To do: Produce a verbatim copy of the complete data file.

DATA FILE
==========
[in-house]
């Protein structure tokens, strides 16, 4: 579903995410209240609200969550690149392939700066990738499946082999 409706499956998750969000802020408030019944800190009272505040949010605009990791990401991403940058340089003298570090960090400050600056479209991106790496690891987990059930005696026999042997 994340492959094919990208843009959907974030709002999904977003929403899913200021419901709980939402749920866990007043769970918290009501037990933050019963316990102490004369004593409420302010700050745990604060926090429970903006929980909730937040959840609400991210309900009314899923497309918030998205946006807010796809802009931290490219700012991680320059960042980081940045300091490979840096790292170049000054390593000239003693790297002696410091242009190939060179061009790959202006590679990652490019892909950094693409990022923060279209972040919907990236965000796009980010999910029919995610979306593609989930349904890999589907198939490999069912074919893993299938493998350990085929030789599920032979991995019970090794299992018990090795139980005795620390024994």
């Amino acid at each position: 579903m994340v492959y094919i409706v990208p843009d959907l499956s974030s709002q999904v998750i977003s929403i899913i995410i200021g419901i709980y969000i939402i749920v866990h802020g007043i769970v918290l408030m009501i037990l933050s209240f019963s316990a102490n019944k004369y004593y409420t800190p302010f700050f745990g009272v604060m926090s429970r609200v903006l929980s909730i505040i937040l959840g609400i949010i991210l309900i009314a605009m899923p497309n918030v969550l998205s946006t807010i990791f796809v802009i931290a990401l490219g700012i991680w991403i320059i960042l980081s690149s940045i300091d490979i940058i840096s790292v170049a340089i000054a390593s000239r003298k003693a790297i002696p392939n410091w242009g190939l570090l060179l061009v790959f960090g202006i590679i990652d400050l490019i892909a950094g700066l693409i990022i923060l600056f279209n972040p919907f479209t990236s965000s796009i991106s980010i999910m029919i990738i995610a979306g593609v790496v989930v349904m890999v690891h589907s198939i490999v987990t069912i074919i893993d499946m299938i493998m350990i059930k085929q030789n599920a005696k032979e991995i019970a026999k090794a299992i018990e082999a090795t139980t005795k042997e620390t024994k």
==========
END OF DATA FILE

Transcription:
[in-house]
């Protein structure tokens, strides 16, 4: 579903995410209240609200969550690149392939700066990738499946082999 409706499956998750969000802020408030019944800190009272505040949010605009990791990401991403940058340089003298570090960090400050600056479209991106790496690891987990059930005696026999042997 994340492959094919990208843009959907974030709002999904977003929403899913200021419901709980939402749920866990007043769970918290009501037990933050019963316990102490004369004593409420302010700050745990604060926090429970903006929980909730937040959840609400991210309900009314899923497309918030998205946006807010796809802009931290490219700012991680320059960042980081940045300091490979840096790292170049000054390593000239003693790297002696410091242009190939060179061009790959202006590679990652490019892909950094693409990022923060279209972040919907990236965000796009980010999910029919995610979306593609989930349904890999589907198939490999069912074919893993299938493998350990085929030789599920032979991995019970090794299992018990090795139980005795620390024994």
């Amino acid at each position: 579903m994340v492959y094919i409706v990208p843009d959907l499956s974030s709002q999904v998750i977003s929403i899913i995410i200021g419901i709980y969000i939402i749920v866990h802020g007043i769970v918290l408030m009501i037990l933050s209240f019963s316990a102490n019944k004369y004593y409420t800190p302010f700050f745990g009272v604060m926090s429970r609200v903006l929980s909730i505040i937040l959840g609400i949010i991210l309900i009314a605009m899923p497309n918030v969550l998205s946006t807010i990791f796809v802009i931290a990401l490219g700012i991680w991403i320059i960042l980081s690149s940045i300091d490979i940058i840096s790292v170049a340089i000054a390593s000239r003298k003693a790297i002696p392939n410091w242009g190939l570090l060179l061009v790959f960090g202006i590679i990652d400050l490019i892909a950094g700066l693409i990022i923060l600056f279209n972040p919907f479209t990236s965000s796009i991106s980010i999910m029919i990738i995610a979306g593609v790496v989930v349904m890999v690891h589907s198939i490999v987990t069912i074919i893993d499946m299938i493998m350990i059930k085929q030789n599920a005696k032979e991995i019970a026999k090794a299992i018990e082999a090795t139980t005795k042997e620390t024994k």